Festival Review: Liverpool Biennial 2012, various venues, Liverpool, until November 25 2012
© Doug Aitken. Courtesy 303 Gallery, New York; Galerie Eva Presenhuber, Zürich; Victoria Miro Gallery, London; and Regen Projects, Los Angeles. Image © Charlie Coleman, Infinite 3D
The seventh Liverpool Biennial is the first of our age of austerity: with the closure of A Foundation, the city is a gallery down; a programme of citywide installations offering so much spectacle in 2010 appears somewhat scaled back, and Sky Arts have come in to fund what is possibly the showpiece of the whole event.
The channel’s Ignition project made a generous £200,000 available to Doug Aitken, and the Californian artist has spent the money on a pavilion hosting a multi-channel film about creativity. It is a welcome reminder that the best things in life, if not art, are in fact free.
David Adjaye was commissioned to design the space which plunges visitors into a babble of voices in the midst of six screens, and here Aitken interviews 18 professional artists of one type or another. It is a feat of engineering that when you close in on the chat which interests you the most, the sound is crystal clear.
This crucible of inspiration fits in well with the ambitions of the Biennial’s new director, Sally Tallant. Her introduction to the event compares 21st century Liverpool to the heyday of the Bauhaus school in Weimar or the Black Mountain College in North Carolina. Time will tell if there is any more history to write in the field of art.
© Jerry Hardman-Jones
But a condemned row of terraces near Anfield football stadium seem as far as one can get from the milieus which drew architects Walter Gropius, Mies van der Rohe, or Buckminster Fuller. Yet this is where a coach tour by 2Up 2Down brings visitors for one of the most galvanising artworks you will find anywhere.
A tour with guide/actor Carl Ainsworth whisks you through a history of forced-to-sell council houses and so-called regeneration zones, all from the relative safety of a coach. Finally, it drops visitors off at a community bakery (established by artist Jeanne van Heeswijk) where locals are coming together to demonstrate the neighbourhood is not quite so deprived as it might appear.
But if you’re doing the Biennial on foot, it makes sense to head for the city’s several galleries, which still punch above their weight in terms of space per head of local population.
Liverpool does, after all, have its own Tate, an art and tech centre in FACT, a newbuild photography gallery in Open Eye, a thriving contemporary art hub in the Bluecoat and an august civic institution which needs no introduction, the Walker.
So the scale is daunting. Perhaps the 2012 Biennial’s theme, hospitality, reflects the fact you would need to stay in the city for upwards of a week to stand a chance of seeing everything.
But highlights included Mark Wallinger and Thomas Hirschhorn at Tate, Pedro Reyes at FACT, Mark Morrisroe at Open Eye and John Akomfrah at the Bluecoat. A day before the festival opened, his three-channel film about the life of cultural theorist Stuart Hall was already drawing crowds.
If you can only see just one proverbial thing, however, perhaps make it the Walker. The city’s oldest gallery hosts the biannual John Moores Painting Prize, and the exhibition of more than 60 shortlisted painters whose cumulative efforts are a real joy.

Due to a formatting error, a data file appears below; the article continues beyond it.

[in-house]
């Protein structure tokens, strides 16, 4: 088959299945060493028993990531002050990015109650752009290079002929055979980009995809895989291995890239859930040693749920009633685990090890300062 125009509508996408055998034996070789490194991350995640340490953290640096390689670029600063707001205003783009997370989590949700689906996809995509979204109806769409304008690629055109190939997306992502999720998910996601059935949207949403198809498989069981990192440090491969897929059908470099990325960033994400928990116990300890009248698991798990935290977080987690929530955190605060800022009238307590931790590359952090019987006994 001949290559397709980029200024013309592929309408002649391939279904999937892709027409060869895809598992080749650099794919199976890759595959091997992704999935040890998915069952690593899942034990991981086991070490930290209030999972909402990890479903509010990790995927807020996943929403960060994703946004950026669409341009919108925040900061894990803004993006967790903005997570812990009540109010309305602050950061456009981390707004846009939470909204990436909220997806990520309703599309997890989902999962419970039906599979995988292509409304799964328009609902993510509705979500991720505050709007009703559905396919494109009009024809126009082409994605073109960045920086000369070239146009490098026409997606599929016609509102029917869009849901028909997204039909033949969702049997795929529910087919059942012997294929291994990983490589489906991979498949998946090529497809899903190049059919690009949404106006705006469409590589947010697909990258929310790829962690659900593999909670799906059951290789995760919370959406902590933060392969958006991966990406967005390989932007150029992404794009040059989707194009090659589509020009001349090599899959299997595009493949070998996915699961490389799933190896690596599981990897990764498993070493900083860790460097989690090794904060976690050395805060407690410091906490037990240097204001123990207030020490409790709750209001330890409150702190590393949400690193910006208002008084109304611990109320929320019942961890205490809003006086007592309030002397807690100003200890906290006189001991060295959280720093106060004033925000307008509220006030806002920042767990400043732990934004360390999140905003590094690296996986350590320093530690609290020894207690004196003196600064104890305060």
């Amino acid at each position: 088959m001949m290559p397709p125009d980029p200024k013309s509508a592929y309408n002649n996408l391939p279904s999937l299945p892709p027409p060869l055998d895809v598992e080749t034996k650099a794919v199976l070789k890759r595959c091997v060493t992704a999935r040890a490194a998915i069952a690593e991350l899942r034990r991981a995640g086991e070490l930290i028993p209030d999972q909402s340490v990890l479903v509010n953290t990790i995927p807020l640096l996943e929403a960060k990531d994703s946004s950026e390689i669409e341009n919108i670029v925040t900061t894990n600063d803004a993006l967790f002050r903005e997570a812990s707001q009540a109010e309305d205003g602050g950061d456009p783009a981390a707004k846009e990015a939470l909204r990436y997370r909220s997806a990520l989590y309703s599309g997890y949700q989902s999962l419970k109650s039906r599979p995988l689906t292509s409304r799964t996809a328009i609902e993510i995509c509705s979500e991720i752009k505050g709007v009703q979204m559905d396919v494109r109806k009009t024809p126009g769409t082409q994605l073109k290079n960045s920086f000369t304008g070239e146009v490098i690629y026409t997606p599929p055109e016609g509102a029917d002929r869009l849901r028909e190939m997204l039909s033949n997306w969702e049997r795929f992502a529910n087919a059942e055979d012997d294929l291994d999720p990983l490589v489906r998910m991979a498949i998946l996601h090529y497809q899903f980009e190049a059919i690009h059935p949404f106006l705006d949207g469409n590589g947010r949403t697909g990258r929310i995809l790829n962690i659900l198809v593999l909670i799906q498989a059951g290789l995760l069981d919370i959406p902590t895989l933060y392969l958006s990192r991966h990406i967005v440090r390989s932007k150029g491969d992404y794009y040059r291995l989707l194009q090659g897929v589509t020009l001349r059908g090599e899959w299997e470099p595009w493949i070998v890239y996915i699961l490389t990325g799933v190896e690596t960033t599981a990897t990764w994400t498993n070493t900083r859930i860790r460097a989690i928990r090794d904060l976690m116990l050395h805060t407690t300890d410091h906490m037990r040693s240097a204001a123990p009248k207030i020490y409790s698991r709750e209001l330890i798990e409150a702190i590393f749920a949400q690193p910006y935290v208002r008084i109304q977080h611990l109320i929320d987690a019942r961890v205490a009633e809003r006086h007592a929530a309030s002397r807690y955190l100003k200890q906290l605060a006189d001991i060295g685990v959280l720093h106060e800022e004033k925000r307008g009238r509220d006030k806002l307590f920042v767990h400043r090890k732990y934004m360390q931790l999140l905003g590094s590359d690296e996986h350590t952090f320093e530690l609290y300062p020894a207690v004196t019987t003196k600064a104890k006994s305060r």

Prizewinner Sarah Pickstone even brightens up the famously gloomy poem by Stevie Smith (“Not waving, but drowning”).
Day trips can, however, spiral out of control. In the nearby LJMU Copperas Hill Building, there are not one, not two, but 14 separately curated exhibitions. This is home to the ongoing project City States, which brings together the best art from 13 international centres for art, together with prestigious show of graduate talent Bloomberg New Contemporaries.
© Jerry Hardman-Jones
For the record, Oslo and Birmingham seemed best represented with a Palestinian embassy in a hot air balloon, and a raft of fanzines and emphemera from the UK thrash metal scene.
But no Biennial would be worth its salt if it didn’t take you inside a hitherto out of bounds landmark. In Liverpool 2012, the exciting new gallery space can be found in the Cunard Building.
Fifteen artists are showing here. Not to be missed are Sylvie Blocher’s performative responses to the texts of Utopian speeches. And impossible to miss are Superflex’s handpainted reproductions of To Let signs from around the city. Hospitality clearly has a darkside.
Not all work is so out of the way. Two of the most high profile commissions can be found along with most of the townfolk in Liverpool One shopping centre.
These include an elevator which appears to have crashed up through the paving slabs (by Oded Hirsch) and a doorway marked VIP and manned by a bouncer (the ever-witty Elmgreen and Dragset).
Like Doug Aitken, these three artists have clearly benefited from the support of a highly commercial partner. Their pieces have plenty of sheen, but perhaps not enough grit.
For the real spirit of Black Mountain or Bauhaus, you may still need to lose yourself in the rest of the city. But the good news is there are plenty of chances at Liverpool 2012. Anyone interested in contemporary art should feel at home.
- Admission free. Visit the festival website for opening times and directions.